The Metropolitan Museum of Art has released a vast part of their collection as digital images for free (yes, unlimited, unrestricted) use. They tally the count at 406,000 images.
Their details here:
This story details the public search access point, which gives individual images.
To use the images in a large system, there is an API for direct program access OR there is a slightly convoluted method that allow downloading the whole database as a CSV file and loading it where you wish.
- 1: API Access:
A REST style URL allowing searching access and returning various information including a URL to the actual Image.
Details at: https://metmuseum.github.io/
- 2: Full database download:
This allows getting a full data dump with all the values returned by the API as one data file.
The data points to CSV via a Github method for downloading large data sets:
the “git-lfs” system
- This is done by installing lfs
- and then doing:
- git lfs clone https://github.com/metmuseum/openaccess
This results in a CSV file, EXCEPT there are some embedded returns in the CSV so a direct CSV database load can not always be used. I wrote a script to clean up the CSV to load directly into a mysql (MariaDB) database. If you have trouble loading the data, email our contact form and we’ll help how we can.
Here is more about the project:
And other related projects:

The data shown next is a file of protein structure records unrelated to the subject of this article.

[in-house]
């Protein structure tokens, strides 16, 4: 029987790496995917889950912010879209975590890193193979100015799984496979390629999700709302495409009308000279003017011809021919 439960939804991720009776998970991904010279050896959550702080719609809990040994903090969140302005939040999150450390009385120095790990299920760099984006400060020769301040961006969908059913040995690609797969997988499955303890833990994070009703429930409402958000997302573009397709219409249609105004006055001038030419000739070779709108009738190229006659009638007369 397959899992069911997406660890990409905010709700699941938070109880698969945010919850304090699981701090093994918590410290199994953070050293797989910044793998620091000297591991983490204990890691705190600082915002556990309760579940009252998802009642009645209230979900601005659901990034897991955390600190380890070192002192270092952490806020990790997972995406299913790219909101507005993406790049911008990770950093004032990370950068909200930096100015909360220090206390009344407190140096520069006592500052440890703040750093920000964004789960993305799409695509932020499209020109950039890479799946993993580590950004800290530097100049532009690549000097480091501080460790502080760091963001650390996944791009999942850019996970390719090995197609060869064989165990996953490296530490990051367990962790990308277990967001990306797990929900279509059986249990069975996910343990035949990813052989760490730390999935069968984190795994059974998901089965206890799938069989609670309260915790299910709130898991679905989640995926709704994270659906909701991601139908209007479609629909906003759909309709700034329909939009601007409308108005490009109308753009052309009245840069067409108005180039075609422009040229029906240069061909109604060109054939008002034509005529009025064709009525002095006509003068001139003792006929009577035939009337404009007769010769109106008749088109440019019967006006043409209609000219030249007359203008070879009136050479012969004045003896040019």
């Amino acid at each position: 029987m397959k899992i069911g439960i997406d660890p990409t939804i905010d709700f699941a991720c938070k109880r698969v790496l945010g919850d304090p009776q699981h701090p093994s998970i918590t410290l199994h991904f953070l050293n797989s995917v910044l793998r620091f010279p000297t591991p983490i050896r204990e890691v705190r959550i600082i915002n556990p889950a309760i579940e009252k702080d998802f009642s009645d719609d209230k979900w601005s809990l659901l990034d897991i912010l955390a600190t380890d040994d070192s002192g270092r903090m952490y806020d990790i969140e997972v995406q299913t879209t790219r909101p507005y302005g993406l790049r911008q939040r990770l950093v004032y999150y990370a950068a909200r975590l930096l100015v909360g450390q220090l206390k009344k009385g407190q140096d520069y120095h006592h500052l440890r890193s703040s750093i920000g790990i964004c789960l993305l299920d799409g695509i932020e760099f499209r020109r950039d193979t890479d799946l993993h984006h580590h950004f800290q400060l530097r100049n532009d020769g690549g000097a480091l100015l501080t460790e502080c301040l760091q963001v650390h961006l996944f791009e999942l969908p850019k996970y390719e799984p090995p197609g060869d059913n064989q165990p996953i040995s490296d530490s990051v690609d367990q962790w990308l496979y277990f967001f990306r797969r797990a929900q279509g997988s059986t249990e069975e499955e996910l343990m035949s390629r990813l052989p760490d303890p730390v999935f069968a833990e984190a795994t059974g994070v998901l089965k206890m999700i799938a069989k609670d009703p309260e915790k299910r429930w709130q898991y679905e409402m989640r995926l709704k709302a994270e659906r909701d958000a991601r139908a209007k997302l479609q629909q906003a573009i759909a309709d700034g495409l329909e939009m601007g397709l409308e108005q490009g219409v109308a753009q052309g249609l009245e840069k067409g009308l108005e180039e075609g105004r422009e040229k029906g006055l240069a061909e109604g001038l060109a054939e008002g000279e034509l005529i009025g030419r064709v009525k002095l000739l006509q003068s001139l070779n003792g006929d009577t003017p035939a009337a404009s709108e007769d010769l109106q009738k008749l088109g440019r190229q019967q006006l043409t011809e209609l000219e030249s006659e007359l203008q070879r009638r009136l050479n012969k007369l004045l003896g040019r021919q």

Quick summary of steps to setup your own Video Art Wall
These instructions expect you to setup the Raspberry Pi with a full screen, keyboard and mouse. Once the software is setup, only the mouse is needed and the screen can be changed to a larger or wall mounted screen.
The setup and final installation uses a HTMI video screen, a computer monitor or low priced TV screen can be used.
- Buy a Raspberry Pi kit and set it up running Raspbian, we like a complete kit sold by Canakit, since it has power supply, box, ram, and all cables.
- Setup an image display account at http://my.welovemuseums.com/members
- Get the account code from http://my.welovemuseums.com/home/links
- Update the raspberry PI OS and install the needed modules:
apt-get install python-tk
apt-get install python-pil
apt-get install python-pil.imagetk
apt-get install sqlite3
- Get the DEB file and install it on the Rasp PI:
- Install DEB file using dpkg -i wlm-home-raspi-0.0.deb
- Edit /home/pi/wlm-home/wlm.cfg and replace ‘demo’ with your account number
Once done your system is setup:
- First, get the latest images selected on your wlm account (we are working on automating the update process).
Using this approach allows the Art wall to operate without any network connection once initialized. The connection is only needed when new images are selected.
- Click the Wlm@home icon to start the image display. The first image can take 15-20 secs to display and often is not sized right first time around. The images will cycle once all are shown
Art display, created from a low priced TV and Raspberry Pi computer
24 inch TV mounted on the wall
|Raspberry Pi B+,
controlled using just wireless mouse.
These images show the parts of the system. The RaspPi is actually mounted just below the TV and behind the mounting OR in the wall behind the TV, depends on what is easiest and looks best.
Needed for the project:
- TV screen with HDMI connection – $70 and up
- Raspberry PI B+ with Rasputian OS – $35-65 depending on case and power options